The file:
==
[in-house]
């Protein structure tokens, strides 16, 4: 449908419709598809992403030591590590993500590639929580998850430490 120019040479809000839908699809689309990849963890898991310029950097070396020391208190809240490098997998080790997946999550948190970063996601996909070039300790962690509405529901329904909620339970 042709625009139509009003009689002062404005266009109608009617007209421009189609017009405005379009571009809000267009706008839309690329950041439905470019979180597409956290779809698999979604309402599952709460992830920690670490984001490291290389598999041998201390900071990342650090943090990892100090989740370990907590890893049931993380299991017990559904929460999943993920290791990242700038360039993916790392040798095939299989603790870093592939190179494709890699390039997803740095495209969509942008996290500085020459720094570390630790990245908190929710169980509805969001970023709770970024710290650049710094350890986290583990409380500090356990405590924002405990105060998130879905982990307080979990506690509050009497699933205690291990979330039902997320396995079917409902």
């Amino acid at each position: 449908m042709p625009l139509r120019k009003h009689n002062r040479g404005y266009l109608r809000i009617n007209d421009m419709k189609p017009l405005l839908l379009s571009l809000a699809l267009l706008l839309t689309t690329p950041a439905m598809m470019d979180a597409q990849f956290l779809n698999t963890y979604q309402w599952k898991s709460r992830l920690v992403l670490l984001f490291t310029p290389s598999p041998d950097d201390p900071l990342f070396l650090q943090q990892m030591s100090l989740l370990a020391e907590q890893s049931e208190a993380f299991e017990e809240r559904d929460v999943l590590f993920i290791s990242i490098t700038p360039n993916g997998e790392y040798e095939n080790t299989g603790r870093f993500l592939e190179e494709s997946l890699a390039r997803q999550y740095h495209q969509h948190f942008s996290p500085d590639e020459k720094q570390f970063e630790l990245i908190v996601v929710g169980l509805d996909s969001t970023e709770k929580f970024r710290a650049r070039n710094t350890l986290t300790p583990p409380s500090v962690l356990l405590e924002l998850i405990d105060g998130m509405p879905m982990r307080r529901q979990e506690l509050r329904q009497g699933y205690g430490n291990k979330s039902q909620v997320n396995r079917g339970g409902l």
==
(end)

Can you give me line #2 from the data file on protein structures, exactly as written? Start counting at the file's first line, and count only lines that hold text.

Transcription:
């Protein structure tokens, strides 16, 4: 449908419709598809992403030591590590993500590639929580998850430490 120019040479809000839908699809689309990849963890898991310029950097070396020391208190809240490098997998080790997946999550948190970063996601996909070039300790962690509405529901329904909620339970 042709625009139509009003009689002062404005266009109608009617007209421009189609017009405005379009571009809000267009706008839309690329950041439905470019979180597409956290779809698999979604309402599952709460992830920690670490984001490291290389598999041998201390900071990342650090943090990892100090989740370990907590890893049931993380299991017990559904929460999943993920290791990242700038360039993916790392040798095939299989603790870093592939190179494709890699390039997803740095495209969509942008996290500085020459720094570390630790990245908190929710169980509805969001970023709770970024710290650049710094350890986290583990409380500090356990405590924002405990105060998130879905982990307080979990506690509050009497699933205690291990979330039902997320396995079917409902």